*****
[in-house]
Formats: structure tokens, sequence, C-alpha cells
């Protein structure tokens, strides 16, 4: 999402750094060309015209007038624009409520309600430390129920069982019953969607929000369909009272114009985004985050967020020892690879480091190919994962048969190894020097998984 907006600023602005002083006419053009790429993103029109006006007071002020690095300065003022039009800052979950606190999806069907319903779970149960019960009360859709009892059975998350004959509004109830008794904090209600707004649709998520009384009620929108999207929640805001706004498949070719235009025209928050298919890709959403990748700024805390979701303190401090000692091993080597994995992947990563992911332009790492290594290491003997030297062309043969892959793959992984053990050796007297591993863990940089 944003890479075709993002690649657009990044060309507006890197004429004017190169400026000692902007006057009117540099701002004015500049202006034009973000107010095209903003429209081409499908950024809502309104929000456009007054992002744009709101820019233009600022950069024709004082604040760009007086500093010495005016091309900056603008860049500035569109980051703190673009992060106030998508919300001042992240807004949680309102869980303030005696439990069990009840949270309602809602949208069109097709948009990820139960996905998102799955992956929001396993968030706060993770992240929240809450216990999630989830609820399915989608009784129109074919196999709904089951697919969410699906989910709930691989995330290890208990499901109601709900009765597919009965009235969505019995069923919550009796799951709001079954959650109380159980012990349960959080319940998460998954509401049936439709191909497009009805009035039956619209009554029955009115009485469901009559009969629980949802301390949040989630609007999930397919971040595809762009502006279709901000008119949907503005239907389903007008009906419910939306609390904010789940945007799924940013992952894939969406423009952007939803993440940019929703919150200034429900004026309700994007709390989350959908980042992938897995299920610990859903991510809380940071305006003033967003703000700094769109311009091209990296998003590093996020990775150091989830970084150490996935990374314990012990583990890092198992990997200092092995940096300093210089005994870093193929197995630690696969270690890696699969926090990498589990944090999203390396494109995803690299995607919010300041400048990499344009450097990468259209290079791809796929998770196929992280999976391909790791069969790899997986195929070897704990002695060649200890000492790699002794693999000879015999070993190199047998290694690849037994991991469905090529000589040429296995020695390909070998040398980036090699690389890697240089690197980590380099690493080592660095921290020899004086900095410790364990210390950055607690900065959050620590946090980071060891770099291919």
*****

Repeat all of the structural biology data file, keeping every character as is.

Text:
[in-house]
Formats: structure tokens, sequence, C-alpha cells
């Protein structure tokens, strides 16, 4: 999402750094060309015209007038624009409520309600430390129920069982019953969607929000369909009272114009985004985050967020020892690879480091190919994962048969190894020097998984 907006600023602005002083006419053009790429993103029109006006007071002020690095300065003022039009800052979950606190999806069907319903779970149960019960009360859709009892059975998350004959509004109830008794904090209600707004649709998520009384009620929108999207929640805001706004498949070719235009025209928050298919890709959403990748700024805390979701303190401090000692091993080597994995992947990563992911332009790492290594290491003997030297062309043969892959793959992984053990050796007297591993863990940089 944003890479075709993002690649657009990044060309507006890197004429004017190169400026000692902007006057009117540099701002004015500049202006034009973000107010095209903003429209081409499908950024809502309104929000456009007054992002744009709101820019233009600022950069024709004082604040760009007086500093010495005016091309900056603008860049500035569109980051703190673009992060106030998508919300001042992240807004949680309102869980303030005696439990069990009840949270309602809602949208069109097709948009990820139960996905998102799955992956929001396993968030706060993770992240929240809450216990999630989830609820399915989608009784129109074919196999709904089951697919969410699906989910709930691989995330290890208990499901109601709900009765597919009965009235969505019995069923919550009796799951709001079954959650109380159980012990349960959080319940998460998954509401049936439709191909497009009805009035039956619209009554029955009115009485469901009559009969629980949802301390949040989630609007999930397919971040595809762009502006279709901000008119949907503005239907389903007008009906419910939306609390904010789940945007799924940013992952894939969406423009952007939803993440940019929703919150200034429900004026309700994007709390989350959908980042992938897995299920610990859903991510809380940071305006003033967003703000700094769109311009091209990296998003590093996020990775150091989830970084150490996935990374314990012990583990890092198992990997200092092995940096300093210089005994870093193929197995630690696969270690890696699969926090990498589990944090999203390396494109995803690299995607919010300041400048990499344009450097990468259209290079791809796929998770196929992280999976391909790791069969790899997986195929070897704990002695060649200890000492790699002794693999000879015999070993190199047998290694690849037994991991469905090529000589040429296995020695390909070998040398980036090699690389890697240089690197980590380099690493080592660095921290020899004086900095410790364990210390950055607690900065959050620590946090980071060891770099291919």